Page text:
Area 13.1 Half Marathon

I did it. I “escaped the invasion” for a second time even though I ran about 11 minutes slower than I did the first time in 2017. I finished in 2:06:39 which is my slowest half marathon EVER. I’m sure I can come up with plenty of reasons why I was so much slower. It was hotter than last time, although I don’t think the difference between 93 and 88 can account for 11 minutes. I’m 2 years older and getting progressively slower, and that is certainly a factor. I ate too big at brunch at South City Kitchen in Atlanta because the cornbread and biscuits and chicken and waffles. Probably the biggest reason is that my fitness level is nowhere near where it was in 2017 when I was in the midst of training for my second TCSNYC Marathon. Back then 13.1 miles was about 5 miles shorter than I ran the weekends before and after the race. This summer I’ve been keeping my long runs closer to 10 miles, so the 13.1 mile distance felt a bit more alien if you will. The good news is that not only did I not get abducted but because I ran so slowly I felt great at the end of the race. And I still managed to snag 3rd place because very few old men braved the heat and the ETs this year.
The Area 13.1 Half Marathon and Terrestrial 5k are evening races that have been running for I think I heard someone say 8 years in Roswell Georgia, hence the loose connection to aliens. As in 2017 there wasn’t much else to tie the race to ETs save for the little green men themed finisher medals, t-shirt and big alien head finish line. But alien invasion? Not so much. I think there should be some sort of alien presence along the course to reinforce that notion.
The races were under new management this year and overall the event seemed better planned and executed. There was a more robust set-up in Riverside Park giving spectators more to do while they waited for their runners to return. There were food trucks and Kona Ice and some ice cold beer as well as live music that I understand was pretty good. They also fixed a few of the issues I reported on last time, especially in marking the sides of the boardwalk and path through the preserve on the final approach with glow sticks.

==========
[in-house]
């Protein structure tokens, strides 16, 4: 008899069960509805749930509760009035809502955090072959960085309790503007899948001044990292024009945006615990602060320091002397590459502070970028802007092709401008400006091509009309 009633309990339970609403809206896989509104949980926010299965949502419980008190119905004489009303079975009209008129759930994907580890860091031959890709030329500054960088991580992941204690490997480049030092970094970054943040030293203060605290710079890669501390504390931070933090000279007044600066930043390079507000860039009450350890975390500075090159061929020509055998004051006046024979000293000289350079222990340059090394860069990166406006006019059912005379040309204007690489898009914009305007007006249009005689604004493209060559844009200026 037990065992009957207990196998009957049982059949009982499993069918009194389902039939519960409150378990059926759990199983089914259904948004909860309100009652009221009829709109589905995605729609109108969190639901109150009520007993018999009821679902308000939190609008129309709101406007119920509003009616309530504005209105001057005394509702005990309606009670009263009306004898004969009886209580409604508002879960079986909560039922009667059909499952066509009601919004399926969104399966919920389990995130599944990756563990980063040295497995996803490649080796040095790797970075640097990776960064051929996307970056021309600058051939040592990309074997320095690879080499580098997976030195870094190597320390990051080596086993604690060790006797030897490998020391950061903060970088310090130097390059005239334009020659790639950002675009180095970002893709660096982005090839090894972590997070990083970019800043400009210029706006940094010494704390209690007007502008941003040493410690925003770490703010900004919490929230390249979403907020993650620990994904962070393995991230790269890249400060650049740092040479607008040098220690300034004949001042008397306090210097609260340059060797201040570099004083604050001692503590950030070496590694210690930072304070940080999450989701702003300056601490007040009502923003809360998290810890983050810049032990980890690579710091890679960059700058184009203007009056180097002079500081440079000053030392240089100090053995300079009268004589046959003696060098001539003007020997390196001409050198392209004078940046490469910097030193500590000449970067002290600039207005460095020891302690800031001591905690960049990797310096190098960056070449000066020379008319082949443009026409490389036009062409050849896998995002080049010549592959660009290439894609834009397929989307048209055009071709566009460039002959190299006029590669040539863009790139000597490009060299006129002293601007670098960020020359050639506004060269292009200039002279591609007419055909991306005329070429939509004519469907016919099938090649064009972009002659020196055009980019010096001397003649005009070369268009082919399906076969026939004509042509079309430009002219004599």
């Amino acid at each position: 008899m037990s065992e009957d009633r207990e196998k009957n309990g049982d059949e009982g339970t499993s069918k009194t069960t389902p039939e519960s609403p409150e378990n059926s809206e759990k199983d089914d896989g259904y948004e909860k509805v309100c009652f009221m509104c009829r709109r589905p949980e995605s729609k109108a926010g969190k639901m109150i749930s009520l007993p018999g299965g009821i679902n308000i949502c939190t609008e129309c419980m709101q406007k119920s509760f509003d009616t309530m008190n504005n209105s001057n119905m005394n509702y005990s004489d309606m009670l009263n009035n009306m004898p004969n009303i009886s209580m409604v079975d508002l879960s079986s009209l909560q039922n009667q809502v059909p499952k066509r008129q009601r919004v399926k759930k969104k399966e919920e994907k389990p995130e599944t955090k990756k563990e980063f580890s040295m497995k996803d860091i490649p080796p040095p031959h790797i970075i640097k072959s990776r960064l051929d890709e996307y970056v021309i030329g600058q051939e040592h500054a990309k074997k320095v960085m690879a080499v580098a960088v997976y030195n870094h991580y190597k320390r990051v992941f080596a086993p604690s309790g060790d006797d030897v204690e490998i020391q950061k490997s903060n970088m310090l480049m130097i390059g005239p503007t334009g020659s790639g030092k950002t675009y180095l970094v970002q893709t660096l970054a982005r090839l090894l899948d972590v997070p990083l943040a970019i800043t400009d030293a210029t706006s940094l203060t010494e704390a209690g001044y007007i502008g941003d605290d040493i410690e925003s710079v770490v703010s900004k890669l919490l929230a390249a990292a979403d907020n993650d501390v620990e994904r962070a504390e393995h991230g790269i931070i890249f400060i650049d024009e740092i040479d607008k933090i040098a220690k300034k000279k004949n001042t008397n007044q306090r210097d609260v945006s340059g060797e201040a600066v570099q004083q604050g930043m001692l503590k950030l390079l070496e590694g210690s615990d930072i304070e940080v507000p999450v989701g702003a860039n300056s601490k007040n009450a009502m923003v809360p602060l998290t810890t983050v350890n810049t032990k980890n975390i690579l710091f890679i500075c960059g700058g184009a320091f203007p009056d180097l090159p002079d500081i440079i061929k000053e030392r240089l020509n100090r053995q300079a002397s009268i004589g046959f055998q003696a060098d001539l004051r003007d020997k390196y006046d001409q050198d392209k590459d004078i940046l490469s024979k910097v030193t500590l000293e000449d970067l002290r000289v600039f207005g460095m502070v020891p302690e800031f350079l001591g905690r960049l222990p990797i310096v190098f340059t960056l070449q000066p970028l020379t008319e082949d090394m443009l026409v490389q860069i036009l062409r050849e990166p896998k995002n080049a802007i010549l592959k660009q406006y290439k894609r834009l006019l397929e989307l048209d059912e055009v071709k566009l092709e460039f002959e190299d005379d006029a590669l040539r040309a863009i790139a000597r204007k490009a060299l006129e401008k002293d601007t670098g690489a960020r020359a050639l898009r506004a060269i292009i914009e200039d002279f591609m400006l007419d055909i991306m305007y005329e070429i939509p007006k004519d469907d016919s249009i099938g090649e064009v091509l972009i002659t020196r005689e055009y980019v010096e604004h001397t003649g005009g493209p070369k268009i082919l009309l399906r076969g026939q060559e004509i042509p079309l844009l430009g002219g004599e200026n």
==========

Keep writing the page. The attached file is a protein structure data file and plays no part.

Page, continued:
My race got off to a bad start when Map My Run refused to engage despite my tapping the button furiously. If you’re the person that has read all of my boring posts you may recall that in the past I relied on the Nike Run Club app and had issues starting it a few times. Typically i just resigned myself to running without music and feedback. This time I was not prepared to run 13 miles in the summer evening heat of Georgia with no distraction so I pulled off my armband and sorted out the app on the fly. Unfortunately any time I have an issue like that at the start of a race I get kind of panicky and it takes me a while to settle down and run my race. Also because I had to put the armband back on while running I ended up putting it in an awkward position and by mile 9 I had developed a nice red, raw, stinging strawberry on my arm. Around mile 3, which is marked in a part of the run on a trail, I got a bad side stitch which has never happened to me in a race before. I chalked it up to chicken and waffles – in retrospect maybe not the best fueling strategy no matter how delicious. I was still on the struggle bus as we made our way back into the park from the trails before heading out to take to the streets of Roswell and I had a brief notion of calling it quits. Fortunately I did not because I’d never forgive myself and by mile 8 I was in a nice albeit slow groove. As darkness fell I was able to pick up the pace and even pass some folks who had overtaken me earlier. The temperature “cooled” to the high 80’s and my pace which had dipped into 10:00 territory returned to the more respectable 9:00s. I also benefitted from a better lighting strategy than I had in 2017 when potential tripping hazards hidden in the dark forced me to run cautiously. This time I had my Night Runner 270 lights on my shoes and runners light slings from Uncommon Goods on my hands to illuminate potential obstacles so I was able to finish strong.
As I crossed the finish line in front of the stage I could see that there was already a big party going on. The 5k crowd and the faster half marathoners had already consumed their free beer and possibly more. The band was rocking, people were dancing, and the emcee kept the fans engaged as their runners crossed the line. I was shocked to learn that I had placed in the top 3 in the old man group despite my s-l-o-w-w-w-w performance but I couldn’t wait around for the award ceremony. But as luck would have it the race directors were happy to give me my plaque right away.
My slowest half marathon ever was preceded by my slowest 10k ever in July when I ran the 50th Peachtree Road Race in Atlanta on the 4th. The Peachtree reminded me of the TCSNYC Marathon in that it was big and crowded but at the same time seemed more manageable. There was a lot of red, white and blue and a great flyover before the race. Afterwards there was a big party at Piedmont Park featuring free popsicles. It was hot and it took me 53:07 to get to the finish line, 84th out of 2,124 old men. It was so hot that a red alert was issued when the temperature reached the high 80s. Runners were urged to exercise extreme caution which makes sense, but it occurred to me after the Area 13.1 Half Marathon that those conditions were more extreme than the Peachtree right from the start with nary a warning of any kind although it does state on the race website “if you do not like running in the heat DO NOT sign up for this race”. Sage advice indeed.

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